None! This is one of the “cleanest” powders we’ve encountered. There aren’t really any “bad” ingredients from our point of view. You won’t find any partially hydrogenated oils (trans fats), non-dairy creamers, artificial colors, or any other nasties found in other brands.

  • The “Rest”

    To complete the ingredients portion of the rundown, BiPro includes cocoa powder, natural flavors, and sunflower lecithin. Another measure that separates BiPro from the vast majority of isolate powders out there is the sweetener used. Here, stevia is the only sweetener used, in contrast to other powder which use a combination of artificial sweeteners.

Macros

Each scoop of BiPro Whey contains the following calories and macros:

  • Calories: 80 – 100
  • Protein: 20g
  • Carbs: 0 – 1g (0g sugar)
  • Fats: 0 – 0.5g

Flavors Available

Although it’s a bit on the pricey side, there are a decent selection of flavors compared to some of the other premium whey isolates on the market. In total, there are 4 flavors:

  • French Vanilla
  • Chocolate
  • Strawberry
  • Unflavored
biPro Flavors

Which flavor will you choose?

NSF Certified for Sport

The biggest selling point here really is that it’s NSF Certified for Sport.[4] If you’re a drug tested athlete, you are basically guaranteed that it’s not spiked or contaminated with banned substances. For instance, the labs and facilities that manufacture / produce / pack this protein are tested and are not going to be cross-contaminated with banned substances.

This adds a price increase, but for serious athletes, it’s often a welcomed one. For regular Joe’s out there, it’s honestly probably not worth it unless you have serious budget.

Cost an issue?

OhYeah! Isolate Power

OhYeah! Isolate Power is also NSF compliant, but WAY cheaper! It’s worth a look if cash is tight and you don’t care about stevia.

If cost is an issue and you want a pure isolate, another NSF Certified for Sport whey protein isolate we’re familiar with is Oh Yeah! Isolate Power, which is often on our supplement deals page and comes in at a far lower price. It is, however, not as “clean” as BiPro, containing more fillers, thickeners, and using sucralose instead of stevia.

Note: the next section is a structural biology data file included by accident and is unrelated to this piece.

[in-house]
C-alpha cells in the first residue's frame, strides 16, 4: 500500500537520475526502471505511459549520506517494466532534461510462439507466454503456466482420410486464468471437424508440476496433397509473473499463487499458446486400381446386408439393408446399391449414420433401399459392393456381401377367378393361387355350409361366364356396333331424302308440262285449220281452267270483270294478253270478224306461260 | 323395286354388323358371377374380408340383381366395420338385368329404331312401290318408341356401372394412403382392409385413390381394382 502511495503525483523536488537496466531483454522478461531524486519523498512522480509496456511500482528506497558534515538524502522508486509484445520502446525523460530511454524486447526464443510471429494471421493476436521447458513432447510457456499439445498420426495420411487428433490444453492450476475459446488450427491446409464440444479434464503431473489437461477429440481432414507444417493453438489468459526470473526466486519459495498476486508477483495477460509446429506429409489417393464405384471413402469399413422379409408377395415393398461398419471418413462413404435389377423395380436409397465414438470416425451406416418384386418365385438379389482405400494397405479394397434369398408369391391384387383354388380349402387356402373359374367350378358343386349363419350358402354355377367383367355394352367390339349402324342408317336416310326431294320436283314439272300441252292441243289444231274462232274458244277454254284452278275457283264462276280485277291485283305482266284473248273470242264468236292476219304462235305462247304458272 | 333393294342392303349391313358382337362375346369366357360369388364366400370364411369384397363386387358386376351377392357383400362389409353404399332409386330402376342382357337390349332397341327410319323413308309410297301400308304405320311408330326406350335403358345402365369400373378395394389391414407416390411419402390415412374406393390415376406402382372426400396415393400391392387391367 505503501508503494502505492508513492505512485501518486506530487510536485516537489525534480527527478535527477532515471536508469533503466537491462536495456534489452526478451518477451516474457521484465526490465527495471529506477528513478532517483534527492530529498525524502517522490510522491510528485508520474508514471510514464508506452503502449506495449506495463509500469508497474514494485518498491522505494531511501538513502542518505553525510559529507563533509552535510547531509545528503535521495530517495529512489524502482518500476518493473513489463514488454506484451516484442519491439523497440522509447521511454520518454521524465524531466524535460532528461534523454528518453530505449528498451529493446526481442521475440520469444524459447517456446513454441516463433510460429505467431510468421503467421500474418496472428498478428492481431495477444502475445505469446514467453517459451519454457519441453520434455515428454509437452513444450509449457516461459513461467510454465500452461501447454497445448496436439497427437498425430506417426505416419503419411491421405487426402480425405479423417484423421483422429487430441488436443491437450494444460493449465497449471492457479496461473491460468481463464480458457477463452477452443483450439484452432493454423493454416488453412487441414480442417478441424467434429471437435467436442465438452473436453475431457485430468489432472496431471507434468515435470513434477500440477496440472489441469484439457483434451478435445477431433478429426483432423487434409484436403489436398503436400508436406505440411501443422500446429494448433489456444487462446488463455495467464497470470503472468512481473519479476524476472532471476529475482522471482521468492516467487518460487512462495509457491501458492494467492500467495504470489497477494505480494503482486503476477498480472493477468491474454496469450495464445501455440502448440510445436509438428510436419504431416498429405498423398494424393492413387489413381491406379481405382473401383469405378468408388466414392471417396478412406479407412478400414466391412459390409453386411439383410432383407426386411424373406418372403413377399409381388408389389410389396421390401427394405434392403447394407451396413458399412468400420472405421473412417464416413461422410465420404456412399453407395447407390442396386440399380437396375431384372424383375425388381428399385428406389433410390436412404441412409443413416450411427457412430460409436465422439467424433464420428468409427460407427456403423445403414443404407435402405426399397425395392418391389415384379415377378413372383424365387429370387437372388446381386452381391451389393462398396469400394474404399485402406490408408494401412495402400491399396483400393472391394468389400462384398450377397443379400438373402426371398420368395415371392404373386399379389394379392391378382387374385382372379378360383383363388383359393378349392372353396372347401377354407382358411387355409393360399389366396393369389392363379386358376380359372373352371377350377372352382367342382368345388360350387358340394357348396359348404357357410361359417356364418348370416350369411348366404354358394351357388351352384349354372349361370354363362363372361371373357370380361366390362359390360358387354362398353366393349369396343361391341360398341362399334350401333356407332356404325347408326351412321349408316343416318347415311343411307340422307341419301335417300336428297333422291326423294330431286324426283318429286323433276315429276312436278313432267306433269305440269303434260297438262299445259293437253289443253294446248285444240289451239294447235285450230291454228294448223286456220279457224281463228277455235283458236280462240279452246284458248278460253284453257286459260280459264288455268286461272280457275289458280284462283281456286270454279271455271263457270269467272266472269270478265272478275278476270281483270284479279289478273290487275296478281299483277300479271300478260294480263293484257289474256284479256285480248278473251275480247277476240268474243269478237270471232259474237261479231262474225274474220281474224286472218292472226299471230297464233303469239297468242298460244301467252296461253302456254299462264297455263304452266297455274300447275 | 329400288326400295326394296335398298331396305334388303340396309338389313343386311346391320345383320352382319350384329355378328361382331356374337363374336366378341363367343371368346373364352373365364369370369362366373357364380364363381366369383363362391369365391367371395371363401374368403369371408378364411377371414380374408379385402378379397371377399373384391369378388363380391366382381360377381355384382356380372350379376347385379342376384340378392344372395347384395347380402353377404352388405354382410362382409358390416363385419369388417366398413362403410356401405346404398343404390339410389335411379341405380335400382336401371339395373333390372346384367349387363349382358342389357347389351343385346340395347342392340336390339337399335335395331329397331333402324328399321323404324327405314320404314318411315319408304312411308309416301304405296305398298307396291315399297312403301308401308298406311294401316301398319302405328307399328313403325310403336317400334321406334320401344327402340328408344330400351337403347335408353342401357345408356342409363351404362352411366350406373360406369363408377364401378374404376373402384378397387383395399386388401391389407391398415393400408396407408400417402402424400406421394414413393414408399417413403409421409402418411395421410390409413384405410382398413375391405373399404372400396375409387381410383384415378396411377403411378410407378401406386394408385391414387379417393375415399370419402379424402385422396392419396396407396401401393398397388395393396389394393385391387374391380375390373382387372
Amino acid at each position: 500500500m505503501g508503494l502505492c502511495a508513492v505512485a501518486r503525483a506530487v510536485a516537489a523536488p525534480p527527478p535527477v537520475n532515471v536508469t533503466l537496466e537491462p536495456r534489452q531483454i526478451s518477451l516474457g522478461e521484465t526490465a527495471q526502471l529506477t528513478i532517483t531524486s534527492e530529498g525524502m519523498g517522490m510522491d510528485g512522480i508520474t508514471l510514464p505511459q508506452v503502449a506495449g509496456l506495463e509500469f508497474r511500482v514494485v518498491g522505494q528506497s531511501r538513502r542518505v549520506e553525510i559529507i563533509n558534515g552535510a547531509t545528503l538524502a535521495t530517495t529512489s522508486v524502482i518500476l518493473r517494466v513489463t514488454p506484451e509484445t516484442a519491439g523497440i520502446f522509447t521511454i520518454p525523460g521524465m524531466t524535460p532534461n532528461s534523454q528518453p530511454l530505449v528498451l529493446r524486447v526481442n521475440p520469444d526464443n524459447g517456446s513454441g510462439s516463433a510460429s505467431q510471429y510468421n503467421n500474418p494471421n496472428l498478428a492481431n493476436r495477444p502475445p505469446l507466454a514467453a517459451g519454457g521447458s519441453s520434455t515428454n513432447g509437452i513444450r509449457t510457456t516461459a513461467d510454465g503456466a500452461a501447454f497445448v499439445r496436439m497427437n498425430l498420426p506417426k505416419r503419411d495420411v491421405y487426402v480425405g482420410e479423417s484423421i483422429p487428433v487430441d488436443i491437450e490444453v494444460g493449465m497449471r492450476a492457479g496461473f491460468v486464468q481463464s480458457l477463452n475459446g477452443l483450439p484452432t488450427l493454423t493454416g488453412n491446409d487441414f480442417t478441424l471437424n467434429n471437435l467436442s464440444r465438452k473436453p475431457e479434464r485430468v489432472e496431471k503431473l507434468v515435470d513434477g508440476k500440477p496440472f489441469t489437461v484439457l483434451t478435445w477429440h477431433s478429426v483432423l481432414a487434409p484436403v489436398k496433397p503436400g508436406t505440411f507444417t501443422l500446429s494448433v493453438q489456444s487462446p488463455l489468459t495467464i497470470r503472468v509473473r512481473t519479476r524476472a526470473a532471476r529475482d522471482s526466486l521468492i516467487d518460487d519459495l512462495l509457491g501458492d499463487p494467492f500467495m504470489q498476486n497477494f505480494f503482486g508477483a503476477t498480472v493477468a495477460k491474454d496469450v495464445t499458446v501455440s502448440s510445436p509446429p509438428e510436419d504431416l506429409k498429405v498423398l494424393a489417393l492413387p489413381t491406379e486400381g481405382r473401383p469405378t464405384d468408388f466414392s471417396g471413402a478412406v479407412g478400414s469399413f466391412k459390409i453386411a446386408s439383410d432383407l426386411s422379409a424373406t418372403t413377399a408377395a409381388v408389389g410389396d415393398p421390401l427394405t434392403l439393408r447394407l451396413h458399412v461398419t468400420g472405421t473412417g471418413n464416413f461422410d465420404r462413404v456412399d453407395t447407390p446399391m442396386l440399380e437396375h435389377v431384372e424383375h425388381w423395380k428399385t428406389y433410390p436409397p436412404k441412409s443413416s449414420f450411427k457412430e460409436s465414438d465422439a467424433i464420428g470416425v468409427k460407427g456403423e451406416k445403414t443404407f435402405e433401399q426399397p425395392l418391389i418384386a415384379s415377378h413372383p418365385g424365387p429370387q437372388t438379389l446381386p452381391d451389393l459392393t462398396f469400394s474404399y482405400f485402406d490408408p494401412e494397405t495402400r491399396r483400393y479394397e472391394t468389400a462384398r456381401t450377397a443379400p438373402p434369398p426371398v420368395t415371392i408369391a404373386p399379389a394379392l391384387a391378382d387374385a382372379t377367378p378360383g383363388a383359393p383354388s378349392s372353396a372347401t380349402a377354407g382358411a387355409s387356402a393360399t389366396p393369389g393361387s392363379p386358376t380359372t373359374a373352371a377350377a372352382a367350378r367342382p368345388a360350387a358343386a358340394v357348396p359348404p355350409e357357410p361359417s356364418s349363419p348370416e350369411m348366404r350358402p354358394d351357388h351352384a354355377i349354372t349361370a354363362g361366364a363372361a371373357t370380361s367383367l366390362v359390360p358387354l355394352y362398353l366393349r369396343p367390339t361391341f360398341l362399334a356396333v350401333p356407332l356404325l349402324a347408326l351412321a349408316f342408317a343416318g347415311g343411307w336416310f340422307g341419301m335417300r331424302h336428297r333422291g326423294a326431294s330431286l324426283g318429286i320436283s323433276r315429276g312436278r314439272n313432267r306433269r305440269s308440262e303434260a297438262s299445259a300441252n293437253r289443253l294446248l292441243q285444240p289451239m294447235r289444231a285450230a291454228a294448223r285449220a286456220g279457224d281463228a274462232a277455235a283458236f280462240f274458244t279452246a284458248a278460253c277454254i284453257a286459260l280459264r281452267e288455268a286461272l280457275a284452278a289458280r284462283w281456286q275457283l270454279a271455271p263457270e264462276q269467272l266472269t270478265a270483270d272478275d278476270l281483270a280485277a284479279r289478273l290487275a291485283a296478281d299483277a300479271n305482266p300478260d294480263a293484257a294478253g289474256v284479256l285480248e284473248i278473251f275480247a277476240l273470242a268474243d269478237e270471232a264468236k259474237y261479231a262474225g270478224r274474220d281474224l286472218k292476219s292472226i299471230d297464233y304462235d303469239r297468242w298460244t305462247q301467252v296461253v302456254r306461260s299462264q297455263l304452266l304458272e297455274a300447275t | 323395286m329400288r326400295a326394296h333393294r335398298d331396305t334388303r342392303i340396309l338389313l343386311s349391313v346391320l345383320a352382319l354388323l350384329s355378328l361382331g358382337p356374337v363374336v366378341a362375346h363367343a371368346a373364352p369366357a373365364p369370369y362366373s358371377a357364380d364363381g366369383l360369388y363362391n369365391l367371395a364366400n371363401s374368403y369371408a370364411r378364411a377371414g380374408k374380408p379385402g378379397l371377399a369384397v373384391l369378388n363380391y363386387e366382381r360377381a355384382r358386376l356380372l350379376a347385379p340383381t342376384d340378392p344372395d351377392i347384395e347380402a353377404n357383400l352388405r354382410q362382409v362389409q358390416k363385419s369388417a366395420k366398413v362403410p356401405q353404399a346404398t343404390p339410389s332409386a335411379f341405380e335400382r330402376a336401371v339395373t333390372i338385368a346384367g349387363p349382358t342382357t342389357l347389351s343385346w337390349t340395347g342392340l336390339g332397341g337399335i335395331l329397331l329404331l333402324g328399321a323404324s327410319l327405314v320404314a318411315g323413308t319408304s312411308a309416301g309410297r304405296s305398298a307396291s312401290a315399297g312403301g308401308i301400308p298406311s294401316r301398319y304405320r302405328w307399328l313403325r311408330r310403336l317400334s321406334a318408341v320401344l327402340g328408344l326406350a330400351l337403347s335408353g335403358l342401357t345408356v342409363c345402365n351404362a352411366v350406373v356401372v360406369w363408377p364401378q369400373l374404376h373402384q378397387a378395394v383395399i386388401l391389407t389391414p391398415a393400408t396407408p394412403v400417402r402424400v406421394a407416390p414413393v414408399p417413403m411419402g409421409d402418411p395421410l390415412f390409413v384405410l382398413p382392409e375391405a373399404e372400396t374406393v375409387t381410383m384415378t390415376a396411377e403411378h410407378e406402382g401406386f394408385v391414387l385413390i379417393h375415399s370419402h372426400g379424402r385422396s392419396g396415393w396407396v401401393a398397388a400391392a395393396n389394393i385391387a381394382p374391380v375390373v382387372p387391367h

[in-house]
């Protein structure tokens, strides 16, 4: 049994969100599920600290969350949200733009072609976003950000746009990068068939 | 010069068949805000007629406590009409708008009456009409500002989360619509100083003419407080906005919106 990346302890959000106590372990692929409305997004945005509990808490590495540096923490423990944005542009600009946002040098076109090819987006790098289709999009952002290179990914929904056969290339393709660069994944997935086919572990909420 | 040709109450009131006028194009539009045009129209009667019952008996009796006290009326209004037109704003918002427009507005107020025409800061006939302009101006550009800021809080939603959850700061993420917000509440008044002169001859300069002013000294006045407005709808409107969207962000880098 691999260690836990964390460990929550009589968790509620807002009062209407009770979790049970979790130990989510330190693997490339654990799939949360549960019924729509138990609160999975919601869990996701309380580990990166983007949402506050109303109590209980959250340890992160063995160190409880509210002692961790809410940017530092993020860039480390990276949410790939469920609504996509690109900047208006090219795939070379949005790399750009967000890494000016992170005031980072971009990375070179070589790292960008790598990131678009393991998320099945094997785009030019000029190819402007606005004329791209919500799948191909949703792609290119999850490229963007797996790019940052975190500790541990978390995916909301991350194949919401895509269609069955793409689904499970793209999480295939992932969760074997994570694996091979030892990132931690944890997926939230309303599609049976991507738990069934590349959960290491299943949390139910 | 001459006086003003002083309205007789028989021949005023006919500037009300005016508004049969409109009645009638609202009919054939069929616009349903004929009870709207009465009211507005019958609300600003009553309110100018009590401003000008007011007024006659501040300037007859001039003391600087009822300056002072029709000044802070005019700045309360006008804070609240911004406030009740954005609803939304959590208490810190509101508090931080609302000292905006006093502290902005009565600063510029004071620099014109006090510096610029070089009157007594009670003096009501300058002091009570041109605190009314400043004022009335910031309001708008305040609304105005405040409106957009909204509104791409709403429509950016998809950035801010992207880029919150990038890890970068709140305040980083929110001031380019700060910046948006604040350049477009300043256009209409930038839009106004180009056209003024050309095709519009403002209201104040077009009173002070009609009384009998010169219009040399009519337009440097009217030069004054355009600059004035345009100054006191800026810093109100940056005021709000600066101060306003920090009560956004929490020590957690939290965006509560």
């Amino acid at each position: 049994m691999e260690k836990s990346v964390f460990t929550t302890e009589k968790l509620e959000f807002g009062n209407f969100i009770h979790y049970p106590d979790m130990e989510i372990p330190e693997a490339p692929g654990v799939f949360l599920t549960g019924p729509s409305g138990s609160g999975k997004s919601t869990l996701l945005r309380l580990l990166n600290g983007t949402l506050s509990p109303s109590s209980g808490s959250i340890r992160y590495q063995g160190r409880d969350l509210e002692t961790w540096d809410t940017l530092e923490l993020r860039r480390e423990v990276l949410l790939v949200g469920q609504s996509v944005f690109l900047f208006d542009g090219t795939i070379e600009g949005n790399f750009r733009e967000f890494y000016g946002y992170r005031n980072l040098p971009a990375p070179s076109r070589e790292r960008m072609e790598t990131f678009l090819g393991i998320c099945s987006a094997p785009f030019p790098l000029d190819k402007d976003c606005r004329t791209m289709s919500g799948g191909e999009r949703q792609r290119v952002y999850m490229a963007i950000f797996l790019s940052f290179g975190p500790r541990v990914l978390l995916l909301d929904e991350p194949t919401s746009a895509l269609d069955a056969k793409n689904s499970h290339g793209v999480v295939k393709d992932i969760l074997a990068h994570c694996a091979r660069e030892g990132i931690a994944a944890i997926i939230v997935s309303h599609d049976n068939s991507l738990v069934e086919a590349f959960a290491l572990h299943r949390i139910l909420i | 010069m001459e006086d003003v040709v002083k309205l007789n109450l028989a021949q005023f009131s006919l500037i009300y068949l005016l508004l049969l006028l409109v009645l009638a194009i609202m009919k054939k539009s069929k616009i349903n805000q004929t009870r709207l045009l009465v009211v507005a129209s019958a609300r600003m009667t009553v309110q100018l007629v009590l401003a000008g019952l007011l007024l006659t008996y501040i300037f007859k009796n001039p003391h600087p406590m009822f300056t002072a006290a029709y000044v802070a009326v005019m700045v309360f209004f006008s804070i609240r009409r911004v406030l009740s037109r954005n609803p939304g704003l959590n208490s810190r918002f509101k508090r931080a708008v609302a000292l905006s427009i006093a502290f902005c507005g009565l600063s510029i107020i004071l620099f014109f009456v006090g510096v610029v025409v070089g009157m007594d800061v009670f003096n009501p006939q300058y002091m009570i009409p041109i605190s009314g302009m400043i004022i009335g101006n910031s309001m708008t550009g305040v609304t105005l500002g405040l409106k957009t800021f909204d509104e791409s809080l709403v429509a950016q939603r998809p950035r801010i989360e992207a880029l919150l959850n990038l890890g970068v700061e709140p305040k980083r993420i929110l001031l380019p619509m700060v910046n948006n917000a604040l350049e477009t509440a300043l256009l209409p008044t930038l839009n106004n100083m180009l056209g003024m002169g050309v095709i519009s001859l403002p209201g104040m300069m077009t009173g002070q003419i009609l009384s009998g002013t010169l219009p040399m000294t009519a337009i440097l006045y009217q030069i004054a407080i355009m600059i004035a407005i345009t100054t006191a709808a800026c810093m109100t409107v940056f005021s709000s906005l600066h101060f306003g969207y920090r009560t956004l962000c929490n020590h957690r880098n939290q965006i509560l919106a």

So they’re not exactly in the same realm, but are both at least NSF Certified if you need to save money and get an isolate that won’t give you gas.

We’re big fans of OhYeah!, namely because of the awesomeness of their Oh Yeah! ONE Bars, some of the best protein bars out right now.

Takeaway

BiPro is certainly a very “clean” high quality product that’s specifically targeted to those engaged in highly competitive athletics. The problem though is pricing. Not many people are going to be willing to shell out close to $50 for only a 2-lb tub of protein. Moreover, even though it’s NSF, do you really think college athletes have the extra cash around to drop that much on a single tub of protein?!

At some point you just gotta find more creative ways to cook your chicken breast and save your cash.

Maybe the Ivy League athletes will be able to afford it, but other than that, we don’t see that many individuals actually investing in this, when there are some many other quality options on our Best Protein Powder Guide.

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References

  1. McDonough FE, et al; “Composition and properties of whey protein concentrates from ultrafiltration”; J Dairy Sci.; 1974; Retrieved from http://www.ncbi.nlm.nih.gov/pubmed/4443458
  2. http://www.victorynutrition.com/hpages/ref_docs/protein_primer.html
  3. http://www.milkspecialties.com/news/membrane-vs-ion-exchange-which-process-is-best-for-whey-protein-powder/
  4. http://www.nsfsport.com/